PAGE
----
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supported entirely by private contributions. Some of these are corporate contributions. Others are from organizations and still others from private individuals as citizens and consumers. The sole standard of the council and of its staff is to address ourselves to what we think is the public interest. We do not speak for any particular special interest, any particular private interest. We do not speak for any of our contributors. They obviously have a stake in the success of our kind of effort to achieve a more open international economic system, but we do not speak for any of our financial contributors. Mr. FRENzEL. Thank you. Mr. FISHER. Thank you very much, Mr. Steinberg. We appreciate your taking the time to testify here. With that, this session is ended, and I am told we will be hearing from the administration later on with respect to the trade adjustment assistance program. [Whereupon, at 12:41 p.m., the hearing was adjourned.]

[Material submitted for the record follows:]

STATEMENT of JAMEs C. CLEvelAND, A REPRESENTATIVE IN CoNGREss FRoM THE STATE OF NEW HAMPSHIRE

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Mr. Chairman, members of the Subcommittee on Trade, under the Trade Adjustment Act of 1962, workers who lost their jobs in an industry adversely affected by United States tariff policies received allowances from federal government funds. This approach was based on the theory that the unemployment of these workers was a result of United States trade policy. The Trade Act of 1974 shifted the cost of unemployment adjustment allowances from the United States government to state unemployment trust funds. This shift marked a departure from the theory that taxes for unemployment compensation are collected because the entity causing the unemployment should pay the cost thereof. The new system of funding benefits to workers under the 1974 amendments has resulted in a severe hardship on many states. In New Hampshire alone, it is estimated that $3 million—or about 10% of estimated New Hampshire unemployment compensation benefits to be paid in 1977—will be paid this year to workers receiving trade adjustment assistance. This severe burden placed on many state unemployment funds only compounds the problems states are having in attempting to keep their trust funds solvent. Taxpayers of states that are adversely affected by United States trade policy should not be called upon to finance the benefits necessitated by trade policies. It is bad enough that such states must suffer increased unemployment and business decline as a result of our trade policies without also placing on adversely affected states the onerous burden of paying benefits which should properly be charges of the United States. I have introduced a bill, H.R. 5615, which would remove this hardship placed on the states in 1974 by returning to federal reimbursement of adjustment assistance benefits. I respectfully urge that the Subcommittee include the provisions of H.R. 5615 in legislation drawn up as a result of these hearings. I believe that the federal reimbursement approach embodied in H.R. 5615 represents an equitable and fiscally sound alternative to the current hardship endurred by the states as a result of the 1974 law.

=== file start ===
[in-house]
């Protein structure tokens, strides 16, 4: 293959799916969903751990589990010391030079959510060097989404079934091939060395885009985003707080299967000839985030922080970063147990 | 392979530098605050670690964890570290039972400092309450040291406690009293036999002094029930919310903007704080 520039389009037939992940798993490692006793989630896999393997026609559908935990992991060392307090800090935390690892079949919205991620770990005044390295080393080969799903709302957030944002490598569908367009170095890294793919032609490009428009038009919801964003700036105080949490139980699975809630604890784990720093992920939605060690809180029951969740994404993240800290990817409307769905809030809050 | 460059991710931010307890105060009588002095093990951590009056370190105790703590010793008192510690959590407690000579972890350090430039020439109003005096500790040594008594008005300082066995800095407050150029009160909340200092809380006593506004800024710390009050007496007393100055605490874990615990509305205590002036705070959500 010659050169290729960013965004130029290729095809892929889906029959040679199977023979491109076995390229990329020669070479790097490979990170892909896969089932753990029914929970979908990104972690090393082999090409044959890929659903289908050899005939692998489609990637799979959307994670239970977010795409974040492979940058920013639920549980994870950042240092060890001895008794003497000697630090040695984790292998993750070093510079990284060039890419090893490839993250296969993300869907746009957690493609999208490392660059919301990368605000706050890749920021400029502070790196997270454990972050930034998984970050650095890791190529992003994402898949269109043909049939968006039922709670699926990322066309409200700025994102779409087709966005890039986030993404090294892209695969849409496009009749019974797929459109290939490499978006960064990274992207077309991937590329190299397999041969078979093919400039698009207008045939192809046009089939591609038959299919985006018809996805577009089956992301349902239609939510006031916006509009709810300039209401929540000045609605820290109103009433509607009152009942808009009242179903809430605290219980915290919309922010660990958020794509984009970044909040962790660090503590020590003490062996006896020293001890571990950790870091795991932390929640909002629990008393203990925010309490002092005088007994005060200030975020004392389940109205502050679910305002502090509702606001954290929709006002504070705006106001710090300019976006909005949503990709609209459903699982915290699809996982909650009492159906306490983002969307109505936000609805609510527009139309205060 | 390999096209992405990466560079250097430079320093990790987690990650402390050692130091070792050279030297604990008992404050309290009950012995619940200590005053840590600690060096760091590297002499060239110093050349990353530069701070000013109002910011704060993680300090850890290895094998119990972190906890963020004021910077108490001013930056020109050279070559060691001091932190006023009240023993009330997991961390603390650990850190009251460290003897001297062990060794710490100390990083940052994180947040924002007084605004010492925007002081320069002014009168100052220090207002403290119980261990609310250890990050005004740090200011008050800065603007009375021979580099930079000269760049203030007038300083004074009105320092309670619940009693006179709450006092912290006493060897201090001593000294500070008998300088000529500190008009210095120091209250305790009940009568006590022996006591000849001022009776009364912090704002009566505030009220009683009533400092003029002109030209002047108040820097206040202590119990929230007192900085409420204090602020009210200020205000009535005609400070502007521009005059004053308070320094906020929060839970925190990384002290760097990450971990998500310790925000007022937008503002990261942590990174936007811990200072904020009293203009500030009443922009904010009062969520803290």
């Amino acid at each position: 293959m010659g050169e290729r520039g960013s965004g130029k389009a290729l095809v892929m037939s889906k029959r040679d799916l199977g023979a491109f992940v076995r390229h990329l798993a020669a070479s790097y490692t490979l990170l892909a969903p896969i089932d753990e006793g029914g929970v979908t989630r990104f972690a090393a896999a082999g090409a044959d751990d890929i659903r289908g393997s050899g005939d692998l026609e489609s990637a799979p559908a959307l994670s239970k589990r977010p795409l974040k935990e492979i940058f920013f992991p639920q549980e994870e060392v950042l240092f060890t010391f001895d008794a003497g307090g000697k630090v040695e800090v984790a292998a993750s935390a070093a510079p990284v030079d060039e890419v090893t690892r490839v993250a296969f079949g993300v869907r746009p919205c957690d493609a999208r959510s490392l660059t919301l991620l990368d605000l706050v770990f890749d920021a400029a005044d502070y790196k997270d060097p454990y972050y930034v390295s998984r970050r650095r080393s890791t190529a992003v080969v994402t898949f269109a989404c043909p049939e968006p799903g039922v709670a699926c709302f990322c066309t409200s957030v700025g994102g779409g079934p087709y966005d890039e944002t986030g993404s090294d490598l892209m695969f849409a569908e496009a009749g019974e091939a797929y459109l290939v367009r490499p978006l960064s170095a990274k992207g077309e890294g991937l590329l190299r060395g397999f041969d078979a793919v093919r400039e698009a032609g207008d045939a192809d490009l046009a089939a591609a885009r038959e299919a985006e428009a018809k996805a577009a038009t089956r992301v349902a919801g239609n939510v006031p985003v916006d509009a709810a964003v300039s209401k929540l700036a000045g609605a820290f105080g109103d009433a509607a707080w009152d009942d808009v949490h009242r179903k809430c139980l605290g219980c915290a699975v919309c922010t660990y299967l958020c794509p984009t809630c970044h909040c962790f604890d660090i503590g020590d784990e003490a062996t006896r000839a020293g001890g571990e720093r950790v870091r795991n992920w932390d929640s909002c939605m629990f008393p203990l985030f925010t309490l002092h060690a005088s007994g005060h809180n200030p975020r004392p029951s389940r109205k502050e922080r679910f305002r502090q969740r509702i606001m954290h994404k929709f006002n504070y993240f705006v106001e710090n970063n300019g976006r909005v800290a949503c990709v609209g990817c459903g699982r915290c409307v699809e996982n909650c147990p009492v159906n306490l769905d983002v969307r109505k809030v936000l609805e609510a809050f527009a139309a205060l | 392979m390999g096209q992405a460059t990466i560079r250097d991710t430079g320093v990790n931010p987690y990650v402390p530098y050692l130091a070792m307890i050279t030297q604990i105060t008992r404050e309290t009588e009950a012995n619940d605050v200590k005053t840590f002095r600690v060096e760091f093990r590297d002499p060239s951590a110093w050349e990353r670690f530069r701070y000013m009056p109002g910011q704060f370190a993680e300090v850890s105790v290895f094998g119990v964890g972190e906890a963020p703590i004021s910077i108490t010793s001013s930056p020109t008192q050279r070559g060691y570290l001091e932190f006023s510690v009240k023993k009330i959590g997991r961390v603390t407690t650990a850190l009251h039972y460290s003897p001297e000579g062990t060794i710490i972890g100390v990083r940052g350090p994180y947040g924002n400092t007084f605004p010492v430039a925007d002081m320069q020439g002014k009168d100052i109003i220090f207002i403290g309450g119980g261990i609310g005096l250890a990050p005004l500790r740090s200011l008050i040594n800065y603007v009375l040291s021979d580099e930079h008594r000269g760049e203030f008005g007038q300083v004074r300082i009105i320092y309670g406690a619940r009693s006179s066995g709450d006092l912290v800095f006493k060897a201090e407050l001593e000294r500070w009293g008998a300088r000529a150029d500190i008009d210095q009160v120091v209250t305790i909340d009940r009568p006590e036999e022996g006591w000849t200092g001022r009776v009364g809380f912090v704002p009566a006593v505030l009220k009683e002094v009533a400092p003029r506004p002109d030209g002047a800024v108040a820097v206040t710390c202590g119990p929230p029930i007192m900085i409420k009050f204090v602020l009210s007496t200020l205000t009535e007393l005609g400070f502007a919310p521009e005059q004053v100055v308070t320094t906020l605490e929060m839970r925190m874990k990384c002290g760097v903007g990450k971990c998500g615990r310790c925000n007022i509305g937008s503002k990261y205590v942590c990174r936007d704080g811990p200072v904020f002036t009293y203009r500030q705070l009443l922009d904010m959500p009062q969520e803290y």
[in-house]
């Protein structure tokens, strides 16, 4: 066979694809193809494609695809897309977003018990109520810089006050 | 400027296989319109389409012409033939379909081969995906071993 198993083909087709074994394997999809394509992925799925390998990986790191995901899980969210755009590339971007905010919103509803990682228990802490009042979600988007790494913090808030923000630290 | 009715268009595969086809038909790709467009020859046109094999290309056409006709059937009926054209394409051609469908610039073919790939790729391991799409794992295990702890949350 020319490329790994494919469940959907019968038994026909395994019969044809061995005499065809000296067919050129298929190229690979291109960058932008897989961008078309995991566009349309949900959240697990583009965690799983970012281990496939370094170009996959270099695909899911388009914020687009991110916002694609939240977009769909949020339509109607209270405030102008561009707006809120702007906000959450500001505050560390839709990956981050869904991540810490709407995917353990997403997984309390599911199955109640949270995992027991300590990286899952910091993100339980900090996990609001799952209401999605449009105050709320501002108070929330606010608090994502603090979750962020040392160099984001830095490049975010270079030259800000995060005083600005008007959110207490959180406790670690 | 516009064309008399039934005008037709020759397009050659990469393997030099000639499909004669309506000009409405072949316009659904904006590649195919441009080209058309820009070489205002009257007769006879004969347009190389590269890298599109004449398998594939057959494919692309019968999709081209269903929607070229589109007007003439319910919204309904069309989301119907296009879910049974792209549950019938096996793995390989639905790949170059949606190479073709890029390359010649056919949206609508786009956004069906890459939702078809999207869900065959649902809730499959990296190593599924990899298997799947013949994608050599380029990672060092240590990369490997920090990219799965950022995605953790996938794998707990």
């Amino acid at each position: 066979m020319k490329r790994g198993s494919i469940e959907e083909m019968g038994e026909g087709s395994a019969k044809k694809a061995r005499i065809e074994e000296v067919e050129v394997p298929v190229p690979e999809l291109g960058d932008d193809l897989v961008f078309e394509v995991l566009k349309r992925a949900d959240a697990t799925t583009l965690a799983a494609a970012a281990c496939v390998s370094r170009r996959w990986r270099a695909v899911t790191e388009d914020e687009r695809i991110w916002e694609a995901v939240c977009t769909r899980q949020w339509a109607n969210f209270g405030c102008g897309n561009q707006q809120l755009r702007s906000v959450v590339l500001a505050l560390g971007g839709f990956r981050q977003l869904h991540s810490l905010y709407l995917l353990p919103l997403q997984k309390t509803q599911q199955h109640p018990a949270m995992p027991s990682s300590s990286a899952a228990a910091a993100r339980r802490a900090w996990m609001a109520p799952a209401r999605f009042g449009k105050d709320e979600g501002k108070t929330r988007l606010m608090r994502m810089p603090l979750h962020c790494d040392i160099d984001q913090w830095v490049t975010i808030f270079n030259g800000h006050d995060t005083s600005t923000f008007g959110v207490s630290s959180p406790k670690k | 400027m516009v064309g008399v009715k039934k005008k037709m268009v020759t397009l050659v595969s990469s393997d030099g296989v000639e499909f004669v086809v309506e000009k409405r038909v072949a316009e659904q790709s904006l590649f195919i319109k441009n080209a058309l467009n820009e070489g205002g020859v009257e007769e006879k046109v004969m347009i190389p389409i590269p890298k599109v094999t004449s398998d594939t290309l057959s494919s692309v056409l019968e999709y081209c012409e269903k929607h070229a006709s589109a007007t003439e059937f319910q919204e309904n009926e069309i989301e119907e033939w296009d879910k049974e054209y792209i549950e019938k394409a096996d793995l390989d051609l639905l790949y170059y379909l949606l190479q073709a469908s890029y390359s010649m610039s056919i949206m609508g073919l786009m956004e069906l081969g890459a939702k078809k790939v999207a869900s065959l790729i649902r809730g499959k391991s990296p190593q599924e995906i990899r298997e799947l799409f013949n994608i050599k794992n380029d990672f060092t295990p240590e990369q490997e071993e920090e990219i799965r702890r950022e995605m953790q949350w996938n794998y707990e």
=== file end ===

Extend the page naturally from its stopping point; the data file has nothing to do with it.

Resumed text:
STATEMENT OF HON, WILLIAM. H. HARSHA, A REPRESENTATIVE IN CONGRESS FROM THE STATE OF OHIO

Mr. Chairman and Members of the Committee, I very much appreciate having this opportunity of testifying in behalf of my bill, H.R. 1593, to amend the Trade Reform Act of 1974.